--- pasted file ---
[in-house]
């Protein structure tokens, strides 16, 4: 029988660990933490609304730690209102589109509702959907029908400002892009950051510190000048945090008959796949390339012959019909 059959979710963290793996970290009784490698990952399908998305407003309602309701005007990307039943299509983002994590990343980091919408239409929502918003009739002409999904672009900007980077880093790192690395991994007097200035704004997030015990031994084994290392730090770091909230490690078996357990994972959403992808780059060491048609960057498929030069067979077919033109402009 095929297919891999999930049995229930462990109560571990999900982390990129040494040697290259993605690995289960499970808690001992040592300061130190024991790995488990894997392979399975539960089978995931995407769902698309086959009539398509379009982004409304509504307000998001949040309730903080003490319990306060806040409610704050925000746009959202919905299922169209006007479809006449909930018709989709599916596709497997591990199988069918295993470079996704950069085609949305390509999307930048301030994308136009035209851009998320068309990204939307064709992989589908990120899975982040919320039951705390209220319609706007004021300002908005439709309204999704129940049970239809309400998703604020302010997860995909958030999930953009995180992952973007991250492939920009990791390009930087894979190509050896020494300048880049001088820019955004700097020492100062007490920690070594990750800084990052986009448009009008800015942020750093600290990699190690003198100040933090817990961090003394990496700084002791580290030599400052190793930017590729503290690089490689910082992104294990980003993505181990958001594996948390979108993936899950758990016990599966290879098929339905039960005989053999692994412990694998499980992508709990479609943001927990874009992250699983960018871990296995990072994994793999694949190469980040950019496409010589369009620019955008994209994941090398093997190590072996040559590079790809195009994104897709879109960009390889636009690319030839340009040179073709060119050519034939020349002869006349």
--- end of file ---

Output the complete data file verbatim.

[in-house]
């Protein structure tokens, strides 16, 4: 029988660990933490609304730690209102589109509702959907029908400002892009950051510190000048945090008959796949390339012959019909 059959979710963290793996970290009784490698990952399908998305407003309602309701005007990307039943299509983002994590990343980091919408239409929502918003009739002409999904672009900007980077880093790192690395991994007097200035704004997030015990031994084994290392730090770091909230490690078996357990994972959403992808780059060491048609960057498929030069067979077919033109402009 095929297919891999999930049995229930462990109560571990999900982390990129040494040697290259993605690995289960499970808690001992040592300061130190024991790995488990894997392979399975539960089978995931995407769902698309086959009539398509379009982004409304509504307000998001949040309730903080003490319990306060806040409610704050925000746009959202919905299922169209006007479809006449909930018709989709599916596709497997591990199988069918295993470079996704950069085609949305390509999307930048301030994308136009035209851009998320068309990204939307064709992989589908990120899975982040919320039951705390209220319609706007004021300002908005439709309204999704129940049970239809309400998703604020302010997860995909958030999930953009995180992952973007991250492939920009990791390009930087894979190509050896020494300048880049001088820019955004700097020492100062007490920690070594990750800084990052986009448009009008800015942020750093600290990699190690003198100040933090817990961090003394990496700084002791580290030599400052190793930017590729503290690089490689910082992104294990980003993505181990958001594996948390979108993936899950758990016990599966290879098929339905039960005989053999692994412990694998499980992508709990479609943001927990874009992250699983960018871990296995990072994994793999694949190469980040950019496409010589369009620019955008994209994941090398093997190590072996040559590079790809195009994104897709879109960009390889636009690319030839340009040179073709060119050519034939020349002869006349």